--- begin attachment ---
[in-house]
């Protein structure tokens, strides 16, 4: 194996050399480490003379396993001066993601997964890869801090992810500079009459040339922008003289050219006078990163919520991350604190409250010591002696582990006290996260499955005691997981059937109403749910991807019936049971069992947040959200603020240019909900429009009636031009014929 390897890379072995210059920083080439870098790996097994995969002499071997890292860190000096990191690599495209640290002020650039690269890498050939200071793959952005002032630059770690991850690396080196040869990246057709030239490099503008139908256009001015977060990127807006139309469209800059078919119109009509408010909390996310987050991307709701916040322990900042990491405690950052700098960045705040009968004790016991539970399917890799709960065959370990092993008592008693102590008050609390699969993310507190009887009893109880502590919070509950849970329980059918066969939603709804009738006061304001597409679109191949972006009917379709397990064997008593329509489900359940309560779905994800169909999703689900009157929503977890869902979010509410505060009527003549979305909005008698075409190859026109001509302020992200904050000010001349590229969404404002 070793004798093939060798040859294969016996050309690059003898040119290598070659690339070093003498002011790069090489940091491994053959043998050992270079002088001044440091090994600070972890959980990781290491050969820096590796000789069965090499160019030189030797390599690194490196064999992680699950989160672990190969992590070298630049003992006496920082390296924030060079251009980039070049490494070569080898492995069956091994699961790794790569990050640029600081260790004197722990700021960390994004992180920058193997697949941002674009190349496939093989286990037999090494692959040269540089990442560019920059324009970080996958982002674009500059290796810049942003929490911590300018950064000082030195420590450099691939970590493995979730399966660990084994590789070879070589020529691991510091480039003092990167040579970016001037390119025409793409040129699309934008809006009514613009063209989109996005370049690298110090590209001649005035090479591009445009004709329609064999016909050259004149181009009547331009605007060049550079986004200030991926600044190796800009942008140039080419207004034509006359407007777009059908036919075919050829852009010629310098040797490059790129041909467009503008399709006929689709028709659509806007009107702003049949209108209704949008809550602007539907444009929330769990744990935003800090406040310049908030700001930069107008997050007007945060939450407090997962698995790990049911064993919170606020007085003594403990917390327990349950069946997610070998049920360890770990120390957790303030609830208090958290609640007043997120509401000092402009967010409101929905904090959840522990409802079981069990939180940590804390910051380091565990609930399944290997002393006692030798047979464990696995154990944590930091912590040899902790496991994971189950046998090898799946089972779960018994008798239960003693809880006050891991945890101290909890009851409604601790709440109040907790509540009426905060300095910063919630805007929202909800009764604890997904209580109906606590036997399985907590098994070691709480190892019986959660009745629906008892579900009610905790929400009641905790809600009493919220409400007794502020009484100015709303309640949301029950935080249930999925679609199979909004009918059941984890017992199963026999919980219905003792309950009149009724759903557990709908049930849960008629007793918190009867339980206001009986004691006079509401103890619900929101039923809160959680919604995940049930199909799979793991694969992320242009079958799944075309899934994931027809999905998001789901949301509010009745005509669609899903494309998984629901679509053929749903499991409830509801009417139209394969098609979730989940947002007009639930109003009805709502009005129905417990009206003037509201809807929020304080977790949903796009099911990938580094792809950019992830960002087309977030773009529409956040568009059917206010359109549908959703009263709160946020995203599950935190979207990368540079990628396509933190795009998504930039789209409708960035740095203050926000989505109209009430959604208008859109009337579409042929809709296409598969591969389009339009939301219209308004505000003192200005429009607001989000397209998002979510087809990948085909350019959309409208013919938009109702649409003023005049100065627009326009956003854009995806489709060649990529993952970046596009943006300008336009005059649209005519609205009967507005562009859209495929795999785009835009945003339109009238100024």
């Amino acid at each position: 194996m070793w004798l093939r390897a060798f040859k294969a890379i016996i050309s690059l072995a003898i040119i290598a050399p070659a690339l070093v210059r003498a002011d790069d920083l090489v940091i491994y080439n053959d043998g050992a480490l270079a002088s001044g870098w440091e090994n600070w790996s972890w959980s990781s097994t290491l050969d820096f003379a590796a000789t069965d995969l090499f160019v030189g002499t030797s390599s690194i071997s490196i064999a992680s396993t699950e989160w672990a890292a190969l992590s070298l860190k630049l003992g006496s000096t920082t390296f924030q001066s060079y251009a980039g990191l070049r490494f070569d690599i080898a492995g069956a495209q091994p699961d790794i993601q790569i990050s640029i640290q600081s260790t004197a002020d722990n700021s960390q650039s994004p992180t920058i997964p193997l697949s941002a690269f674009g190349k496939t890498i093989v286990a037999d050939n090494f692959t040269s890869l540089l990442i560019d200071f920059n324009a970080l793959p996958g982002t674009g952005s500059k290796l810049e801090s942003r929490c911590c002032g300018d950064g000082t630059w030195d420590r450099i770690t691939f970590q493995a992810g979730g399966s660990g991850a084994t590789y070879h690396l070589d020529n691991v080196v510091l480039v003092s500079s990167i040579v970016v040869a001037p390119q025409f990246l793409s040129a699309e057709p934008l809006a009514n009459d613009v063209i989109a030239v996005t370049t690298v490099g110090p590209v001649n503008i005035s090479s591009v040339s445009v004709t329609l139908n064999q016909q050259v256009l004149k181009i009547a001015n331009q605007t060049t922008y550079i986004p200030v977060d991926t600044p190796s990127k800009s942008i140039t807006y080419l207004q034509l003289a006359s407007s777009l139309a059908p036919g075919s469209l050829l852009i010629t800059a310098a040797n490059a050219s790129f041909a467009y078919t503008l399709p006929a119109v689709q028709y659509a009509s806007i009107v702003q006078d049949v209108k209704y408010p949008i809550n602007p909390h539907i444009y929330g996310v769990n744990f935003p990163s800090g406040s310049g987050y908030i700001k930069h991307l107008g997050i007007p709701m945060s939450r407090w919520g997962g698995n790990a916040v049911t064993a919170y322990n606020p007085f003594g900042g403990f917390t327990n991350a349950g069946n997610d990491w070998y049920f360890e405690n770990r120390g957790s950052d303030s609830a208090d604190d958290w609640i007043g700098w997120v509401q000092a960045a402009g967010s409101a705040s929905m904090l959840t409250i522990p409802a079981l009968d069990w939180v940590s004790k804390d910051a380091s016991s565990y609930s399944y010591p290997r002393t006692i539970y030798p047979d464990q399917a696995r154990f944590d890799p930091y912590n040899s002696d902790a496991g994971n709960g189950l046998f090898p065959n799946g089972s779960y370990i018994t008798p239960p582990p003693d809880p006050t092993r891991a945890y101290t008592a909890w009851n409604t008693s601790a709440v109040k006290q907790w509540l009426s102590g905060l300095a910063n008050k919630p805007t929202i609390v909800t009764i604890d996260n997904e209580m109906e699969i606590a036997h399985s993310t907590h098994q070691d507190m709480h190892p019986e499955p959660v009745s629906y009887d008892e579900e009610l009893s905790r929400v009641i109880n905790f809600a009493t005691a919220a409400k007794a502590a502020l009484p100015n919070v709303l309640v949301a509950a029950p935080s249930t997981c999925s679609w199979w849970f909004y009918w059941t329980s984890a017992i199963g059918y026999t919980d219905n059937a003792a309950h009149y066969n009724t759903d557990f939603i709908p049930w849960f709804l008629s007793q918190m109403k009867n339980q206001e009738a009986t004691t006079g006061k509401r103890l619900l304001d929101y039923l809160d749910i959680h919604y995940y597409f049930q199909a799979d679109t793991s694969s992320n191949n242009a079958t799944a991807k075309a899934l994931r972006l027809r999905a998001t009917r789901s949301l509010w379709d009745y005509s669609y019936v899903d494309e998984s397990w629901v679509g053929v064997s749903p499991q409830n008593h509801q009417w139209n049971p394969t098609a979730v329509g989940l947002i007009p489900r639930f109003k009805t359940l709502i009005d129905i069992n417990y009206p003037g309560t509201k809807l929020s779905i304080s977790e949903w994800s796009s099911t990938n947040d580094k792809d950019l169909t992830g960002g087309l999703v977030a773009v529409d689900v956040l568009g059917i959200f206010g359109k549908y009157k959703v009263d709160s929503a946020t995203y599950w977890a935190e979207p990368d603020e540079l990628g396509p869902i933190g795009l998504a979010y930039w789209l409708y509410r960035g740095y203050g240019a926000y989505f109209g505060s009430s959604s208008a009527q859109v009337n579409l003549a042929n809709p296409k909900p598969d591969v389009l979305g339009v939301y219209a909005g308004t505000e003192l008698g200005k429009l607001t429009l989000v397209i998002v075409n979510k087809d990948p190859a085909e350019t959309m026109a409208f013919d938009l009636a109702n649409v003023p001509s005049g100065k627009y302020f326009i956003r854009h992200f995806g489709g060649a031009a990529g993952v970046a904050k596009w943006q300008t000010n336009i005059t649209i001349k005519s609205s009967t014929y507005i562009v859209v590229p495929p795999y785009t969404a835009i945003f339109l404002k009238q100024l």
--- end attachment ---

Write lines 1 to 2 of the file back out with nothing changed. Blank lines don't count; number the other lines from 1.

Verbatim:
[in-house]
């Protein structure tokens, strides 16, 4: 194996050399480490003379396993001066993601997964890869801090992810500079009459040339922008003289050219006078990163919520991350604190409250010591002696582990006290996260499955005691997981059937109403749910991807019936049971069992947040959200603020240019909900429009009636031009014929 390897890379072995210059920083080439870098790996097994995969002499071997890292860190000096990191690599495209640290002020650039690269890498050939200071793959952005002032630059770690991850690396080196040869990246057709030239490099503008139908256009001015977060990127807006139309469209800059078919119109009509408010909390996310987050991307709701916040322990900042990491405690950052700098960045705040009968004790016991539970399917890799709960065959370990092993008592008693102590008050609390699969993310507190009887009893109880502590919070509950849970329980059918066969939603709804009738006061304001597409679109191949972006009917379709397990064997008593329509489900359940309560779905994800169909999703689900009157929503977890869902979010509410505060009527003549979305909005008698075409190859026109001509302020992200904050000010001349590229969404404002 070793004798093939060798040859294969016996050309690059003898040119290598070659690339070093003498002011790069090489940091491994053959043998050992270079002088001044440091090994600070972890959980990781290491050969820096590796000789069965090499160019030189030797390599690194490196064999992680699950989160672990190969992590070298630049003992006496920082390296924030060079251009980039070049490494070569080898492995069956091994699961790794790569990050640029600081260790004197722990700021960390994004992180920058193997697949941002674009190349496939093989286990037999090494692959040269540089990442560019920059324009970080996958982002674009500059290796810049942003929490911590300018950064000082030195420590450099691939970590493995979730399966660990084994590789070879070589020529691991510091480039003092990167040579970016001037390119025409793409040129699309934008809006009514613009063209989109996005370049690298110090590209001649005035090479591009445009004709329609064999016909050259004149181009009547331009605007060049550079986004200030991926600044190796800009942008140039080419207004034509006359407007777009059908036919075919050829852009010629310098040797490059790129041909467009503008399709006929689709028709659509806007009107702003049949209108209704949008809550602007539907444009929330769990744990935003800090406040310049908030700001930069107008997050007007945060939450407090997962698995790990049911064993919170606020007085003594403990917390327990349950069946997610070998049920360890770990120390957790303030609830208090958290609640007043997120509401000092402009967010409101929905904090959840522990409802079981069990939180940590804390910051380091565990609930399944290997002393006692030798047979464990696995154990944590930091912590040899902790496991994971189950046998090898799946089972779960018994008798239960003693809880006050891991945890101290909890009851409604601790709440109040907790509540009426905060300095910063919630805007929202909800009764604890997904209580109906606590036997399985907590098994070691709480190892019986959660009745629906008892579900009610905790929400009641905790809600009493919220409400007794502020009484100015709303309640949301029950935080249930999925679609199979909004009918059941984890017992199963026999919980219905003792309950009149009724759903557990709908049930849960008629007793918190009867339980206001009986004691006079509401103890619900929101039923809160959680919604995940049930199909799979793991694969992320242009079958799944075309899934994931027809999905998001789901949301509010009745005509669609899903494309998984629901679509053929749903499991409830509801009417139209394969098609979730989940947002007009639930109003009805709502009005129905417990009206003037509201809807929020304080977790949903796009099911990938580094792809950019992830960002087309977030773009529409956040568009059917206010359109549908959703009263709160946020995203599950935190979207990368540079990628396509933190795009998504930039789209409708960035740095203050926000989505109209009430959604208008859109009337579409042929809709296409598969591969389009339009939301219209308004505000003192200005429009607001989000397209998002979510087809990948085909350019959309409208013919938009109702649409003023005049100065627009326009956003854009995806489709060649990529993952970046596009943006300008336009005059649209005519609205009967507005562009859209495929795999785009835009945003339109009238100024």